African Canadians want pay, not plaques

Publié le par hort

They need to pay'
Call for reparations in Canada being met with silence and refusal
June 30, 2007
Royson James
City columnist

HALIFAX–Minutes before the official ceremony to unveil a new 24-foot steel and bronze sculpture in front of the North Memorial Public Library here, the gospel choir is warming up. Home-town boy, award-winning African Canadian poet George Elliott Clarke has flown in from Toronto for the event, calling the sculpture a "memorial and a beacon – the recollection of the triumph and struggles of so many people from this part of Halifax."
But Denise Allen, a descendant of black Nova Scotians whom the city of Halifax forcibly removed from their century-old seaside homes in the Africville neighbourhood in the late 1960s, is not celebrating. My great-grandparents owned four houses in Africville and they bulldozed the homes while my great-grandmother was visiting my mom in Preston," she hisses, as if the desecration were yesterday. "They moved them out of Africville in garbage trucks and put it on the news for the whole world to see." Allen has the title deed to her mom's home. She wants compensation – reparations.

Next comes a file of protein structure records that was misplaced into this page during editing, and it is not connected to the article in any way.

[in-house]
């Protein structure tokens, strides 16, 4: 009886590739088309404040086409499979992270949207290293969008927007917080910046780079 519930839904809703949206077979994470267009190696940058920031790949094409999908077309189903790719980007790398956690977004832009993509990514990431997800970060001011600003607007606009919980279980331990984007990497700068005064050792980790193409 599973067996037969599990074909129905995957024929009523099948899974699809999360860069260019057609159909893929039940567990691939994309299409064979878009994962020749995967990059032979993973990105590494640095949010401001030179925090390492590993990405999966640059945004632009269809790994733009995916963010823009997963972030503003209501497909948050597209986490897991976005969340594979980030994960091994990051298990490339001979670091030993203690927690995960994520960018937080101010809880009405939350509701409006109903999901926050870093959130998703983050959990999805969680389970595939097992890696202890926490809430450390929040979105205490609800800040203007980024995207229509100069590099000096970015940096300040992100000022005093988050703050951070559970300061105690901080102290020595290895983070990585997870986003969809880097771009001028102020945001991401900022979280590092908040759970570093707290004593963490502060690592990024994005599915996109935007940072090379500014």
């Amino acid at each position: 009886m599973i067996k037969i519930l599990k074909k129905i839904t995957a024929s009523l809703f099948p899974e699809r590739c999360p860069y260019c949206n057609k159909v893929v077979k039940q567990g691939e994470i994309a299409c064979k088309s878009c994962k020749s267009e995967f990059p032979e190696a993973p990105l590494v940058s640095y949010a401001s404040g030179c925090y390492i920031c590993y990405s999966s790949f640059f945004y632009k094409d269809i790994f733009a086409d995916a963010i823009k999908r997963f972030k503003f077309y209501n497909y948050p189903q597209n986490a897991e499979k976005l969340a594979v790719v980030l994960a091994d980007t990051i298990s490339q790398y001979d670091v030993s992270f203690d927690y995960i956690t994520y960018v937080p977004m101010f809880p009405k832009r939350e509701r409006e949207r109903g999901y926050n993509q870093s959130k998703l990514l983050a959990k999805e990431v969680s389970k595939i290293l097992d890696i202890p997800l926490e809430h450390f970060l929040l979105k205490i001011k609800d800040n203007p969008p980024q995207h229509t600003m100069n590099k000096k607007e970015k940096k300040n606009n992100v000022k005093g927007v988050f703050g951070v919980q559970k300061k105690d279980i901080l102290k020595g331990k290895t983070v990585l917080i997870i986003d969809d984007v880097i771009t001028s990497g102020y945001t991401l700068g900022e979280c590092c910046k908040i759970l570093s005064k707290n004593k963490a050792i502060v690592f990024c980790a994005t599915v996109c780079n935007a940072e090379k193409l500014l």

Hurts run deep in north-end Halifax, the nexus of the city's black community. Within earshot is the social housing that substitutes for the homes once owned by a community that has existed here for hundreds of years – some say before the white man came. The "R" word is often tossed around when the topic is Africville and Nova Scotia, a province with the largest recorded continuous black presence since the 1780s, before Confederation. And like everywhere else where reparations are sought for wrongs against people of African descent – slaves transported to and subjugated in the West in what the United Nations has declared a crime against humanity – the reaction has been silence and refusal.
Allen has presented the case of Africville to the UN. The world body sided with the city's black community in 2004, ruling that Canada must pay reparations. Parks Canada's response was to designate Africville an historic site. During a break in a conference this week marking the 200th Anniversary of the end of the Transatlantic Slave Trade in the British empire, U.S. reparations expert Ray Winbush toured the huge swath of waterfront lands that blacks here once occupied. All that's left is a marker, a sundial and a list of the names of the families who were expropriated between 1968 and 1970 to make way for industrialization.
Allen, and others such as Victor Carvery, 58, who camped out with brother Edward on the site for two years to protest his lost property, calls the marble marker "the tomb." In his presentation that night, Winbush, author of Should America Pay? marvelled that African Canadians have not rallied behind the black Haligonians to demand reparations, as an increasing number of groups are doing worldwide, especially in the United States.Seeking reparations is a controversial movement by aggrieved communities attempting to get financial and other compensation for historical wrongs.